Currently, certbot and nginx are used to create a trusted webpage. Recently, an attempt was made to move the images to a kubernetes cluster on google cloud platform. A guide was found to configure an SSL loadbalancer. It was tried and it shows multiple textboxes to insert a key, cert and chain.

An attempt was made to see whether Google offers wildcard certs as well, but no information was found. Certbot itself announced last year that they will support wildcard certs, but that does not seem to be the case as well. First impression is that using certbot in the google loadbalancer will not be possible or will be cumbersome as the certs have to be renewed every three months.

When one Googles: cheap wildcard ssl then a lot of results are shown. The questions are which of these providers can be considered as safe, what are the costs and what providers do you use and why?


Have a look at "Ingress" and "Cert-Manager":

  • 1
    Note that wildcard Let's Encrypt certificates are a very recent offering (I'm not sure if they are generally released) and only available via their ACME v2 API. See letsencrypt.org/2017/07/06/…. – Dan Cornilescu Mar 12 '18 at 14:54
  • You're right. I missed to make clear that with cert-manager it might be ok to not use wildcard certificates at all, but just go on like now with certbot. I understood that the need for wildcards was coming from the problem on how to renew certs in a k8s cluster every 3 months ("First impression is that using certbot in the google loadbalancer will not be possible or will be cumbersome..."), and cert-manager solves exactly that problem. – slintes Mar 12 '18 at 16:02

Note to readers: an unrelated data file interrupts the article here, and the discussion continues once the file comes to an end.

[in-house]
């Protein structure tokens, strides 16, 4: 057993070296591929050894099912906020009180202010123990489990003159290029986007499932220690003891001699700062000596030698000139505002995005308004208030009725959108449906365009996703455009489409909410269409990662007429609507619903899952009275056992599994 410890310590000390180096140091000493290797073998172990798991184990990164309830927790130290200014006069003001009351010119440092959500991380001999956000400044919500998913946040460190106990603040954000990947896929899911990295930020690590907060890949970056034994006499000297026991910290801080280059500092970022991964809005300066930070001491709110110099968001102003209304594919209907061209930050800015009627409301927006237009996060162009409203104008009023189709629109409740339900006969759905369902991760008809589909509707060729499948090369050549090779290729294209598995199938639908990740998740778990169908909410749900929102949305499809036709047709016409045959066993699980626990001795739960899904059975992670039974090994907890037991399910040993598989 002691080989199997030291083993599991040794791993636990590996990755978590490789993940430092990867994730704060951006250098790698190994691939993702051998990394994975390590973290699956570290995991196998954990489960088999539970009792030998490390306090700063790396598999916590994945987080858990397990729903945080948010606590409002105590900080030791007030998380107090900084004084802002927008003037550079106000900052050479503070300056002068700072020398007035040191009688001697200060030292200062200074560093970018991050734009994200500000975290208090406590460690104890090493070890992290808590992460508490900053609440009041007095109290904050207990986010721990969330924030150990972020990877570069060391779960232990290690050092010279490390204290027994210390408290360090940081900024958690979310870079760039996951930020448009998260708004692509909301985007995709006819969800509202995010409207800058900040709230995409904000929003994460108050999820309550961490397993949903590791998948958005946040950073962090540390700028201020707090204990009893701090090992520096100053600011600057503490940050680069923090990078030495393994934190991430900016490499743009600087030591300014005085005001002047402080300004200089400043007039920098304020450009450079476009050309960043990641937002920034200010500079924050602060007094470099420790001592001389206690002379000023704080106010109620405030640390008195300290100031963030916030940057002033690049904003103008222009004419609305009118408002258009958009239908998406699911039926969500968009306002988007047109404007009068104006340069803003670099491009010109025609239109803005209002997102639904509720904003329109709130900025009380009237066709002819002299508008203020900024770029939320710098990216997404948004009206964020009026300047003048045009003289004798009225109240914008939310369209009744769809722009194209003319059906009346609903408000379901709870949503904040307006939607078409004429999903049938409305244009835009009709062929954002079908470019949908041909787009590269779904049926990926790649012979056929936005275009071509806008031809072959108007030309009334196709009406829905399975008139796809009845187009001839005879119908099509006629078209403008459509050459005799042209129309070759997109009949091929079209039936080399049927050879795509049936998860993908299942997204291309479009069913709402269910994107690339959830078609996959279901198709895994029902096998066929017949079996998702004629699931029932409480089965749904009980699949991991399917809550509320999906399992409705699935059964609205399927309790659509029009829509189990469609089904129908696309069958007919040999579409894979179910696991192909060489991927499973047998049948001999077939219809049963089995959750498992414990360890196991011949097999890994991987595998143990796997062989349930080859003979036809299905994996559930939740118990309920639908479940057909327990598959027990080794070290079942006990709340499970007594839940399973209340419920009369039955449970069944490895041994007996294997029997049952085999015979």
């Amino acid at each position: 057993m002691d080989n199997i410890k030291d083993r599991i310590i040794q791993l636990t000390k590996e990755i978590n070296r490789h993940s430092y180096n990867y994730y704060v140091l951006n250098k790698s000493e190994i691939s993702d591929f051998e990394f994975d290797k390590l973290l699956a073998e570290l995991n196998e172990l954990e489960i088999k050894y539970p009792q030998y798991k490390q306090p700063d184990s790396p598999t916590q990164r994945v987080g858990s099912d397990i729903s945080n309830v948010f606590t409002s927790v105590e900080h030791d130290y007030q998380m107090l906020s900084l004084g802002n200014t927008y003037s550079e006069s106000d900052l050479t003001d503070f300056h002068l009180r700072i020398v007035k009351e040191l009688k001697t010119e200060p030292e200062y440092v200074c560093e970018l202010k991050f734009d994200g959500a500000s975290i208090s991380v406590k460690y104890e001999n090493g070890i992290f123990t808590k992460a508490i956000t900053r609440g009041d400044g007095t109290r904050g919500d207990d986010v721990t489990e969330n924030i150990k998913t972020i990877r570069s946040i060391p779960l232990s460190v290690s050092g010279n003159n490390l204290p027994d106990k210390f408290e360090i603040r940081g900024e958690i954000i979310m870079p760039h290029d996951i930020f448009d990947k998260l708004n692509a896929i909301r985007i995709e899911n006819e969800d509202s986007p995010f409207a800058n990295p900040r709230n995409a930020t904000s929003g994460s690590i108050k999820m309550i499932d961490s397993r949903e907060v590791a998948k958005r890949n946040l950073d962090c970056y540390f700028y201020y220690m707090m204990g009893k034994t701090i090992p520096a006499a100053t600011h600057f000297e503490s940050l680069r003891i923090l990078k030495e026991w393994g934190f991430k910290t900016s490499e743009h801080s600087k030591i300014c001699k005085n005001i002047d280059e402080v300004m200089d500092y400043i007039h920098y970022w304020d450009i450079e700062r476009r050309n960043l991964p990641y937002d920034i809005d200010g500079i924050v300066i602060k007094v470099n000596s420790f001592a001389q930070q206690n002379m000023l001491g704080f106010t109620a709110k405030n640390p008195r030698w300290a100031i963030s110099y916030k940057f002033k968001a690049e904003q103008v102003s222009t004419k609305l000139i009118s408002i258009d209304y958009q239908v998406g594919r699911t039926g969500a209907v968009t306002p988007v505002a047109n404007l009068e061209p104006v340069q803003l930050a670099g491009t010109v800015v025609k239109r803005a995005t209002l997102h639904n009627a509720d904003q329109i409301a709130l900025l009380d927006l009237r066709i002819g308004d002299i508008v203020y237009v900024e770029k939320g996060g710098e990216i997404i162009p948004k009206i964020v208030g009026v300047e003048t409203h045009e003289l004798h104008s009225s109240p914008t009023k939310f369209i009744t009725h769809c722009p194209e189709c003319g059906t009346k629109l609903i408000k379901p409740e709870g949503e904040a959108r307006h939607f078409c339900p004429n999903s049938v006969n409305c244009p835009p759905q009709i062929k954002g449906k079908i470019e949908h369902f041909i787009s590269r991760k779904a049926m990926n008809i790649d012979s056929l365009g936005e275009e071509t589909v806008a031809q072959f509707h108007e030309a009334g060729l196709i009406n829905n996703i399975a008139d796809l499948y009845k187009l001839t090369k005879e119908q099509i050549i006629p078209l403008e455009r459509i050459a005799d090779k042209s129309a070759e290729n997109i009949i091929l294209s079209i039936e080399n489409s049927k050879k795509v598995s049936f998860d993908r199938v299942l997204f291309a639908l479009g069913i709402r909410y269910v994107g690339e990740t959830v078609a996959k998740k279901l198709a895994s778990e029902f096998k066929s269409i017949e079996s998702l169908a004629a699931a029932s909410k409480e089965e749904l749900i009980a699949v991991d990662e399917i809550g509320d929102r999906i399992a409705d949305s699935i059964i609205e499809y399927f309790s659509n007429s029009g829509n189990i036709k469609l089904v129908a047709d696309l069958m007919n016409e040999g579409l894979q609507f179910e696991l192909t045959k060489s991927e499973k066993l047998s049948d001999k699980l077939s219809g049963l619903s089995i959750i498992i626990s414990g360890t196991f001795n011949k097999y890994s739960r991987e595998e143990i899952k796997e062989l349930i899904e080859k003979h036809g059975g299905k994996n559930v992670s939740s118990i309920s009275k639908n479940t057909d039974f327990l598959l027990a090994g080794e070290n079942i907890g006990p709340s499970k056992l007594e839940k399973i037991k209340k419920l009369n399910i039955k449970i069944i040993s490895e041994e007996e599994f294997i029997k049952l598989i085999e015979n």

• Still, the answer is IMHO valuable as things are definitely moving in the right direction. – Dan Cornilescu Mar 12 '18 at 16:13
  • @MarcSluiter You used helm as well? – 030 Mar 12 '18 at 20:06
  • I'm not using cert-manager myself yet, I'm still using the predecessor project "kube-lego" ;) – slintes Mar 12 '18 at 20:11

For using kube-lego you can follow this step:

Visit https://github.com/jetstack/kube-lego/tree/master/examples/gce and follow instructions to have a kube-lego namespace working.

Create an ingress like this:

    apiVersion: extensions/v1beta1
    kind: Ingress
      name: app-ingress
        kubernetes.io/tls-acme: "true"
        kubernetes.io/ingress.class: "gce"
        serviceName: backend-service
        servicePort: 80
      - hosts:
        - example.com
        - api.example.com
        secretName: app-ingress-tls
      - host: example.com
          - path: /*
              serviceName: backend-service
              servicePort: 443
      - host: api.example.com
          - path: /*
              serviceName: backend-service
              servicePort: 443

remember to replace backend-service with your own service name and exampl.com with your domain.

You can put as more host sections as you need, each host section should be associated with a domain on the tls section.

Use the app-ingress-tls secret to mount as a volume on your service.

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